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Devangshu Datta: Getting a grip on inflation

RBI will keep policy rates high to squeeze inflationary expectations and ensure India is not caught flat-footed when the Fed eventually tapers

Devangshu Datta  |  New Delhi 

Devangshu Datta

In his inaugural speech, Dr Raghuram Rajan said that although he would seek to establish a coherent Reserve Bank of India (RBI) policy, "that is not to say that we will never surprise markets with our actions". He may just have done that with his first policy review where he cut the marginal standing facility (MSF) rate by 0.75 per cent while raising the repurchase (repo) rate by 0.25 per cent.

The net effect is to bring the MSF rate closer to the repo rate, reducing the differential to 200 basis points. Rajan also eased the cash reserve ratio (CRR) requirement in effect, by bringing it down to 95 per cent on tap with the RBI, versus 99 per cent.

The signals are clear. While the RBI will try to ensure that inter-bank liquidity is not too tight, it will also keep overall rates high in order to keep a grip on inflation. At the same time, it will revert to using the repo rate as the single key signalling rate by reducing the difference between MSF and repo. The State Bank of India (SBI) raised its own deposit rates the day before the monetary policy, which was an indication of where the RBI was headed. (Click for charts)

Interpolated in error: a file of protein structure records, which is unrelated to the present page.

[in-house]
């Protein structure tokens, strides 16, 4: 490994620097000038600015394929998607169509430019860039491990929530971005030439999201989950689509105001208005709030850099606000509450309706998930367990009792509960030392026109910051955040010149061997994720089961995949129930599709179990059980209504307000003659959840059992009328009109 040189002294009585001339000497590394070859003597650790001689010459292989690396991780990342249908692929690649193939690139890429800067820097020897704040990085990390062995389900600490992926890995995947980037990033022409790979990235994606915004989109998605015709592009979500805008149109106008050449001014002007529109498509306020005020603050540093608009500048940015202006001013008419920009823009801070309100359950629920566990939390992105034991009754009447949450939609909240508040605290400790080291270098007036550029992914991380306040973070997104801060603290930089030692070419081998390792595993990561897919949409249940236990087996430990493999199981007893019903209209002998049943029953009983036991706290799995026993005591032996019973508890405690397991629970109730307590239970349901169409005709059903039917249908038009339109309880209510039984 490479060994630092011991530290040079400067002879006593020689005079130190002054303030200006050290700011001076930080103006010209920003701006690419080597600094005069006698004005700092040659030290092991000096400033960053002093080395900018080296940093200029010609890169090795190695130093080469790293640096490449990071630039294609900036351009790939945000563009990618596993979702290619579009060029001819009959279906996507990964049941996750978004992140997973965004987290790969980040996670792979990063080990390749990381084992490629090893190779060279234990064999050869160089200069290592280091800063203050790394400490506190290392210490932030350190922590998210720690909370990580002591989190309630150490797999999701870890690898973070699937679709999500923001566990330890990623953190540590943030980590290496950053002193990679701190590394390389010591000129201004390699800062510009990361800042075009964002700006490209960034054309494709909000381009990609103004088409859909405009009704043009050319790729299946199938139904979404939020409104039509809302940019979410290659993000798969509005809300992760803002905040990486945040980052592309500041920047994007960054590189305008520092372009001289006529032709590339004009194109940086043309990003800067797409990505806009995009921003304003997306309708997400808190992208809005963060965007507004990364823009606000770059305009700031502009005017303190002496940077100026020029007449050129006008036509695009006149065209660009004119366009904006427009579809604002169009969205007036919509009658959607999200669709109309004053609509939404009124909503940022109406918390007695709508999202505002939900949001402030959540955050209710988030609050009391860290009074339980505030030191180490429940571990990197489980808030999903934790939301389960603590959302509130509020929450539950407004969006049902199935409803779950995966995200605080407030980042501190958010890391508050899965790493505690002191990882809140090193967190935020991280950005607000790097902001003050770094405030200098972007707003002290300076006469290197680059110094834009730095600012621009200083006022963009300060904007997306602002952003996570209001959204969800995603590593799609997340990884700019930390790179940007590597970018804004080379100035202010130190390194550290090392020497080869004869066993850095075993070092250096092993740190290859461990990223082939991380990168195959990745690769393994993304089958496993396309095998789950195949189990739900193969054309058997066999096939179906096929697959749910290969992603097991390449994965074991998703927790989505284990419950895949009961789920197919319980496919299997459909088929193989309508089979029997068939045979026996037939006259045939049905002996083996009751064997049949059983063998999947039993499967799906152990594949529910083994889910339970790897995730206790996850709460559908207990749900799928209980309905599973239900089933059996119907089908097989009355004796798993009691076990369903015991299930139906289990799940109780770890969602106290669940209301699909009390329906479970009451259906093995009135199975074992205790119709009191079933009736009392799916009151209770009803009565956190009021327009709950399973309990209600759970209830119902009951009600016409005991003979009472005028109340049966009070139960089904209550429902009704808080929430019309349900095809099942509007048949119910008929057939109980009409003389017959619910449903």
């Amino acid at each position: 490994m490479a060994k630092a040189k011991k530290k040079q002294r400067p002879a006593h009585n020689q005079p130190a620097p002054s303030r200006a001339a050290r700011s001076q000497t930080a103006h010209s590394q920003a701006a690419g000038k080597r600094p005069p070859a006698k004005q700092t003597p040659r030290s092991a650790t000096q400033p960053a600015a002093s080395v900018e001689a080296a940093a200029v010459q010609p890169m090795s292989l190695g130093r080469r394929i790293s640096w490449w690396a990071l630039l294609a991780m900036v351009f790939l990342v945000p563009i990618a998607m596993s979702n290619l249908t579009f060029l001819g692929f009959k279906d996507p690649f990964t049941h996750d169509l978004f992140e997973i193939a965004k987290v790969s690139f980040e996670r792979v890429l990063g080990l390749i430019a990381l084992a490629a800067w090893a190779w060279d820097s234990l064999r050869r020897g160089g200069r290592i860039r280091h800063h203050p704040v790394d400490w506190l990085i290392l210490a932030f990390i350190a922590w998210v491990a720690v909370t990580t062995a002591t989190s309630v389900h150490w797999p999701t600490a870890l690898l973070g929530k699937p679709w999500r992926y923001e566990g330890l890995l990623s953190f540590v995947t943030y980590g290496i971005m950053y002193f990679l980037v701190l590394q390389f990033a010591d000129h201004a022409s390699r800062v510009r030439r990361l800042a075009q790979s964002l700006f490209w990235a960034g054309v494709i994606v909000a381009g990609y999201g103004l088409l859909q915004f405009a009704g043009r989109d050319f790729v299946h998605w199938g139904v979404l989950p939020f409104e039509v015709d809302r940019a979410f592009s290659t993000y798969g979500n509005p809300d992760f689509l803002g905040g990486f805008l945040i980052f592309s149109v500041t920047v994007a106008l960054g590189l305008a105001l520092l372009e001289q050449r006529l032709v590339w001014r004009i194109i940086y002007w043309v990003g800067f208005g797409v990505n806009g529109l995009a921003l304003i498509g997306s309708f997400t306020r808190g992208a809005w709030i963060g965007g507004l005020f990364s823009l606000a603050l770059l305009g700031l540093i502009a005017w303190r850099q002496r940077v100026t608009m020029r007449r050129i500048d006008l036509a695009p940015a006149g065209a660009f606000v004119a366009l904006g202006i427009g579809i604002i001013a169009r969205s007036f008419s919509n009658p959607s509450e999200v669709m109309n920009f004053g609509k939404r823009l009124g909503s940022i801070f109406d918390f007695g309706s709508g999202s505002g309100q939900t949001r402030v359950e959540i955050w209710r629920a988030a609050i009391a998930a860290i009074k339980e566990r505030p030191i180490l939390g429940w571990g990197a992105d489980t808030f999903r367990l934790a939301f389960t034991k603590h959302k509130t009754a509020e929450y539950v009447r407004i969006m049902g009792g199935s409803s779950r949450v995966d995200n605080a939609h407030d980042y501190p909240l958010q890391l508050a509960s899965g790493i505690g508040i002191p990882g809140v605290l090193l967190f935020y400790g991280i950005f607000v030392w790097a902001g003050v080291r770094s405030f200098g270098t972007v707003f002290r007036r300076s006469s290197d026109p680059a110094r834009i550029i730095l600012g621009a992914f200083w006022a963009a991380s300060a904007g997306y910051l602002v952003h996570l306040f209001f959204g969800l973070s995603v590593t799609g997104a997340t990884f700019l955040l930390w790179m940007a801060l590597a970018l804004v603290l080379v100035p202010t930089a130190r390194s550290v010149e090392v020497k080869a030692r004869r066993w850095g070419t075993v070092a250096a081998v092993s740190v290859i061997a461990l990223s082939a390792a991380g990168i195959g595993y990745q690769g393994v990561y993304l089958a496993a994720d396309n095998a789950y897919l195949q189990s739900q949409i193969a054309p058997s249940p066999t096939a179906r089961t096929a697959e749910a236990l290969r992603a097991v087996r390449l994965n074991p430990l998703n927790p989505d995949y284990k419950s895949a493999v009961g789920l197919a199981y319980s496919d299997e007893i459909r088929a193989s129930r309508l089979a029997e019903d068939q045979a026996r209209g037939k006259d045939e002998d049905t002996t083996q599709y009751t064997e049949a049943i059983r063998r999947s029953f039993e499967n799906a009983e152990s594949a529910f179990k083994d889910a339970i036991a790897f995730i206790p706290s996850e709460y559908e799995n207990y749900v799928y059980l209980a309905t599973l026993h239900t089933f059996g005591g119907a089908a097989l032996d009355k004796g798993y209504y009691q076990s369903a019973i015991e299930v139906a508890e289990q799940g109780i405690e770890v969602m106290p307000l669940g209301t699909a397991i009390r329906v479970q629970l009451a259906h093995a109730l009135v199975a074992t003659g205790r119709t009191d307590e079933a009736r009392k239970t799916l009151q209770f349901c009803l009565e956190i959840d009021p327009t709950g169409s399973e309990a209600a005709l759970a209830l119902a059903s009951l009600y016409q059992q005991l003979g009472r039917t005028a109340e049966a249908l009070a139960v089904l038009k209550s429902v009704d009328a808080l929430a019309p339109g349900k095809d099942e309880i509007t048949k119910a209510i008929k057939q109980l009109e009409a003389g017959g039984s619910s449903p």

The markets should really not have been surprised. First, as Rajan said, the US Fed has only postponed tapering; it must eventually taper and it's up to the RBI to ensure the Indian financial sector isn't caught flat-footed when it does. The RBI will probably have to raise rates anyhow when tapering does come through and it may as well do so in staggered fashion.

Second, Rajan clearly doesn't like inflation - that is evident from his work. Given the rise in the wholesale price index to above six per cent and the stubborn reluctance of the consumer price index to drop below nine per cent, he has reasons to be disturbed. So, he is likely to push rates up until he's squeezed inflation expectations out of the system.

The man made his bones calling out Greenspan's policy when he predicted the sub-prime crisis well ahead of time at the former Fed Chairman's farewell party. So, he is not likely to be very bothered about the unhappiness his first policy actions have caused at the finance ministry or India Inc.

Although the RBI's actions seem rational, there was a big sell-off on Friday. The Bank Nifty crashed even before Rajan spoke, perhaps because the SBI rate hike served as an early warning signal. (The other possibility is that there was insider trading on leaks.) There are far too many optimists in the investment community and they were left desperately unwinding the long positions they had taken in the hopes of a rate cut.